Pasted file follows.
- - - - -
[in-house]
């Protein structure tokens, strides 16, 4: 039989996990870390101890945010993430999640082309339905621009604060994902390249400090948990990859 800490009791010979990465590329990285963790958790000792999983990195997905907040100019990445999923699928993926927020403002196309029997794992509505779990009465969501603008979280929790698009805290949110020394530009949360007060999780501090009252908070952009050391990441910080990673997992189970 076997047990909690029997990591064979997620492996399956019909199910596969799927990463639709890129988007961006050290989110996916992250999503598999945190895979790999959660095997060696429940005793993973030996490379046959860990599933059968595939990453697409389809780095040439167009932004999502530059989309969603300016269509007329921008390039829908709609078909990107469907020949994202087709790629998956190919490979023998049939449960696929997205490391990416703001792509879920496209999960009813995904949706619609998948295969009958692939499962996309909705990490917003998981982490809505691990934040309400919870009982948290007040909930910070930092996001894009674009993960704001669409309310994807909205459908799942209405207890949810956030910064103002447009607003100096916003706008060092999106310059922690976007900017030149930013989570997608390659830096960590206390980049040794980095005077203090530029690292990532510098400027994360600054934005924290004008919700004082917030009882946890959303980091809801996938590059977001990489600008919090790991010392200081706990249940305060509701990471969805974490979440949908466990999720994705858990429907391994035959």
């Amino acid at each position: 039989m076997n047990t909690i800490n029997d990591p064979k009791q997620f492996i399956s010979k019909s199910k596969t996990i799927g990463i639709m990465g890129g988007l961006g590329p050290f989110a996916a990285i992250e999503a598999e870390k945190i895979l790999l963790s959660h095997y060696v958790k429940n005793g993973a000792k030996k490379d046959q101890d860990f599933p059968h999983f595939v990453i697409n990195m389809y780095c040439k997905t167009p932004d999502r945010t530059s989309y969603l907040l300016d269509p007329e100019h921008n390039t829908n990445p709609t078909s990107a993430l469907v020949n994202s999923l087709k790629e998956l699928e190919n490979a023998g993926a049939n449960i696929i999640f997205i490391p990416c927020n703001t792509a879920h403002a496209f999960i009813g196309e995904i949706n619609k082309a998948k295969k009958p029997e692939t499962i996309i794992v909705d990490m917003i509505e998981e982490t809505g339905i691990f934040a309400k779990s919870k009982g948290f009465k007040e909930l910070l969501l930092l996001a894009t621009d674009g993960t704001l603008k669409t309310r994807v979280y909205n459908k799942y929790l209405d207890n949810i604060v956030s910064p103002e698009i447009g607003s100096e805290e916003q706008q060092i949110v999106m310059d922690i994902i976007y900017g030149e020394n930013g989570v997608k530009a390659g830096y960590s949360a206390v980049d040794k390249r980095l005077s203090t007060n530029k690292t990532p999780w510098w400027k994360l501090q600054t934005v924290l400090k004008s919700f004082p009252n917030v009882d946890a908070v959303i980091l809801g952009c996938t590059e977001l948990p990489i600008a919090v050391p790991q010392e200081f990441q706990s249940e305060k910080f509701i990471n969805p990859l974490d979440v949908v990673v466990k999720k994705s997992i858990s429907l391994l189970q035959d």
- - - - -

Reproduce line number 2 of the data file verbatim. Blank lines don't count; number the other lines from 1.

């Protein structure tokens, strides 16, 4: 039989996990870390101890945010993430999640082309339905621009604060994902390249400090948990990859 800490009791010979990465590329990285963790958790000792999983990195997905907040100019990445999923699928993926927020403002196309029997794992509505779990009465969501603008979280929790698009805290949110020394530009949360007060999780501090009252908070952009050391990441910080990673997992189970 076997047990909690029997990591064979997620492996399956019909199910596969799927990463639709890129988007961006050290989110996916992250999503598999945190895979790999959660095997060696429940005793993973030996490379046959860990599933059968595939990453697409389809780095040439167009932004999502530059989309969603300016269509007329921008390039829908709609078909990107469907020949994202087709790629998956190919490979023998049939449960696929997205490391990416703001792509879920496209999960009813995904949706619609998948295969009958692939499962996309909705990490917003998981982490809505691990934040309400919870009982948290007040909930910070930092996001894009674009993960704001669409309310994807909205459908799942209405207890949810956030910064103002447009607003100096916003706008060092999106310059922690976007900017030149930013989570997608390659830096960590206390980049040794980095005077203090530029690292990532510098400027994360600054934005924290004008919700004082917030009882946890959303980091809801996938590059977001990489600008919090790991010392200081706990249940305060509701990471969805974490979440949908466990999720994705858990429907391994035959």